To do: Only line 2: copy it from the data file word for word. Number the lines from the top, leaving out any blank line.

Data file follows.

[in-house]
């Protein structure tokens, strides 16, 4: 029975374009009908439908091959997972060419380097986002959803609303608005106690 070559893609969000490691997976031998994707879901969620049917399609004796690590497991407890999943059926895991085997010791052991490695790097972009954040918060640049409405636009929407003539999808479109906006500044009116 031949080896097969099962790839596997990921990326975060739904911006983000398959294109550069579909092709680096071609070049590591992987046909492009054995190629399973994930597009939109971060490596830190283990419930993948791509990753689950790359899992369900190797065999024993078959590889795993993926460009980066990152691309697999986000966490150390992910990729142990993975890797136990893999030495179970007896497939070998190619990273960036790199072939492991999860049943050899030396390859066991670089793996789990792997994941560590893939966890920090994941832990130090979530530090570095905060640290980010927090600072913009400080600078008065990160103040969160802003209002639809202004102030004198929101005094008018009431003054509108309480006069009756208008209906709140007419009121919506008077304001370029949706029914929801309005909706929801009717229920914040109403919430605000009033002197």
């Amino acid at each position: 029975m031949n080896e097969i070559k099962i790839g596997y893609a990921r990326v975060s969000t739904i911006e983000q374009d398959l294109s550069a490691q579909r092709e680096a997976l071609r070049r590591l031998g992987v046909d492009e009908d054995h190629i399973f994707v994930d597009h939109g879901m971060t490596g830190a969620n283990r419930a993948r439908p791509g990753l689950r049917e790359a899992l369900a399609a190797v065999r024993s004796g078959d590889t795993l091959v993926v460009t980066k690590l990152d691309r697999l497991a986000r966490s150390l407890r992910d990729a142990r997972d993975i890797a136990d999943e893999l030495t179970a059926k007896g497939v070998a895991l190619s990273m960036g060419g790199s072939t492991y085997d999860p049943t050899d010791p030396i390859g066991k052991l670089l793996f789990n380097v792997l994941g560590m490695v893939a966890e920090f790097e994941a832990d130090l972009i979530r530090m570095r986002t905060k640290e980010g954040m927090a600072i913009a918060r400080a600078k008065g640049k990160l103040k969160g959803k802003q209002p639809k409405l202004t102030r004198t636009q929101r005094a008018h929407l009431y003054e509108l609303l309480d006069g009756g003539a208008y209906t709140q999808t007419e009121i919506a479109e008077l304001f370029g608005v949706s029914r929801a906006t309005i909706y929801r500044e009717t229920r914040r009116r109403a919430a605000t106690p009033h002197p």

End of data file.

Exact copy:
């Protein structure tokens, strides 16, 4: 029975374009009908439908091959997972060419380097986002959803609303608005106690 070559893609969000490691997976031998994707879901969620049917399609004796690590497991407890999943059926895991085997010791052991490695790097972009954040918060640049409405636009929407003539999808479109906006500044009116 031949080896097969099962790839596997990921990326975060739904911006983000398959294109550069579909092709680096071609070049590591992987046909492009054995190629399973994930597009939109971060490596830190283990419930993948791509990753689950790359899992369900190797065999024993078959590889795993993926460009980066990152691309697999986000966490150390992910990729142990993975890797136990893999030495179970007896497939070998190619990273960036790199072939492991999860049943050899030396390859066991670089793996789990792997994941560590893939966890920090994941832990130090979530530090570095905060640290980010927090600072913009400080600078008065990160103040969160802003209002639809202004102030004198929101005094008018009431003054509108309480006069009756208008209906709140007419009121919506008077304001370029949706029914929801309005909706929801009717229920914040109403919430605000009033002197």